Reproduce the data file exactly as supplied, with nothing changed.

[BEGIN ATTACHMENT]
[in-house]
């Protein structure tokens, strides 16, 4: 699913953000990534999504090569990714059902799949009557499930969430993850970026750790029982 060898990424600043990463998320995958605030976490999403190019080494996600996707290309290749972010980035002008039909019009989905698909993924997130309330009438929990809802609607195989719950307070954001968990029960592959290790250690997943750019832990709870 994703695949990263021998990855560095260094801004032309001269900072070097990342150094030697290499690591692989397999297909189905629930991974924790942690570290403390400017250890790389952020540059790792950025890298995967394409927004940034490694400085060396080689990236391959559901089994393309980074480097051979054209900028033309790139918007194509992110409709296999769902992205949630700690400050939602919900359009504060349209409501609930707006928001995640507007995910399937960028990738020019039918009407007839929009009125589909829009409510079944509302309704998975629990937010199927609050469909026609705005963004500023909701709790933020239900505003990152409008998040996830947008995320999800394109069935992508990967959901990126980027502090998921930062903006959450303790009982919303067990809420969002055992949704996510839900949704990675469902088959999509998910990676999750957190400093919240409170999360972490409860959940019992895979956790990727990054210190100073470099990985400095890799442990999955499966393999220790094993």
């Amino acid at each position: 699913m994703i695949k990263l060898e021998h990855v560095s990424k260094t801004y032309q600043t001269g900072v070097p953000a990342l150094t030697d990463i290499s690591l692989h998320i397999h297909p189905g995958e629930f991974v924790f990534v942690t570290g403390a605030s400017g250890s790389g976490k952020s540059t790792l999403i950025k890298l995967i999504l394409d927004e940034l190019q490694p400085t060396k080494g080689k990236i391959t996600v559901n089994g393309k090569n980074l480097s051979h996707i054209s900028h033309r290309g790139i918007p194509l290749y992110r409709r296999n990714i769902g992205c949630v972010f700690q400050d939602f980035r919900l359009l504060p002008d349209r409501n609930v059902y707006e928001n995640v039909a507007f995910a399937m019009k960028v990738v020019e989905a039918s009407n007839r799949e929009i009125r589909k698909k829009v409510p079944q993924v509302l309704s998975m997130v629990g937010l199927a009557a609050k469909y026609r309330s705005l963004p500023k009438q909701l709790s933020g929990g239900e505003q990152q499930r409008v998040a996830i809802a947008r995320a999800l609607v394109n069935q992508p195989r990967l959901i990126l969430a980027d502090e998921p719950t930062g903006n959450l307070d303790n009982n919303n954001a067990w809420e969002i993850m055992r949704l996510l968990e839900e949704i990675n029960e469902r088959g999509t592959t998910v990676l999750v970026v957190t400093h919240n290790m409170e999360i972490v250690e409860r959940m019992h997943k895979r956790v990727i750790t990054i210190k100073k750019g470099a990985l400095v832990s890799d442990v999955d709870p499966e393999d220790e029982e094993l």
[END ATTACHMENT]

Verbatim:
[in-house]
């Protein structure tokens, strides 16, 4: 699913953000990534999504090569990714059902799949009557499930969430993850970026750790029982 060898990424600043990463998320995958605030976490999403190019080494996600996707290309290749972010980035002008039909019009989905698909993924997130309330009438929990809802609607195989719950307070954001968990029960592959290790250690997943750019832990709870 994703695949990263021998990855560095260094801004032309001269900072070097990342150094030697290499690591692989397999297909189905629930991974924790942690570290403390400017250890790389952020540059790792950025890298995967394409927004940034490694400085060396080689990236391959559901089994393309980074480097051979054209900028033309790139918007194509992110409709296999769902992205949630700690400050939602919900359009504060349209409501609930707006928001995640507007995910399937960028990738020019039918009407007839929009009125589909829009409510079944509302309704998975629990937010199927609050469909026609705005963004500023909701709790933020239900505003990152409008998040996830947008995320999800394109069935992508990967959901990126980027502090998921930062903006959450303790009982919303067990809420969002055992949704996510839900949704990675469902088959999509998910990676999750957190400093919240409170999360972490409860959940019992895979956790990727990054210190100073470099990985400095890799442990999955499966393999220790094993």
């Amino acid at each position: 699913m994703i695949k990263l060898e021998h990855v560095s990424k260094t801004y032309q600043t001269g900072v070097p953000a990342l150094t030697d990463i290499s690591l692989h998320i397999h297909p189905g995958e629930f991974v924790f990534v942690t570290g403390a605030s400017g250890s790389g976490k952020s540059t790792l999403i950025k890298l995967i999504l394409d927004e940034l190019q490694p400085t060396k080494g080689k990236i391959t996600v559901n089994g393309k090569n980074l480097s051979h996707i054209s900028h033309r290309g790139i918007p194509l290749y992110r409709r296999n990714i769902g992205c949630v972010f700690q400050d939602f980035r919900l359009l504060p002008d349209r409501n609930v059902y707006e928001n995640v039909a507007f995910a399937m019009k960028v990738v020019e989905a039918s009407n007839r799949e929009i009125r589909k698909k829009v409510p079944q993924v509302l309704s998975m997130v629990g937010l199927a009557a609050k469909y026609r309330s705005l963004p500023k009438q909701l709790s933020g929990g239900e505003q990152q499930r409008v998040a996830i809802a947008r995320a999800l609607v394109n069935q992508p195989r990967l959901i990126l969430a980027d502090e998921p719950t930062g903006n959450l307070d303790n009982n919303n954001a067990w809420e969002i993850m055992r949704l996510l968990e839900e949704i990675n029960e469902r088959g999509t592959t998910v990676l999750v970026v957190t400093h919240n290790m409170e999360i972490v250690e409860r959940m019992h997943k895979r956790v990727i750790t990054i210190k100073k750019g470099a990985l400095v832990s890799d442990v999955d709870p499966e393999d220790e029982e094993l």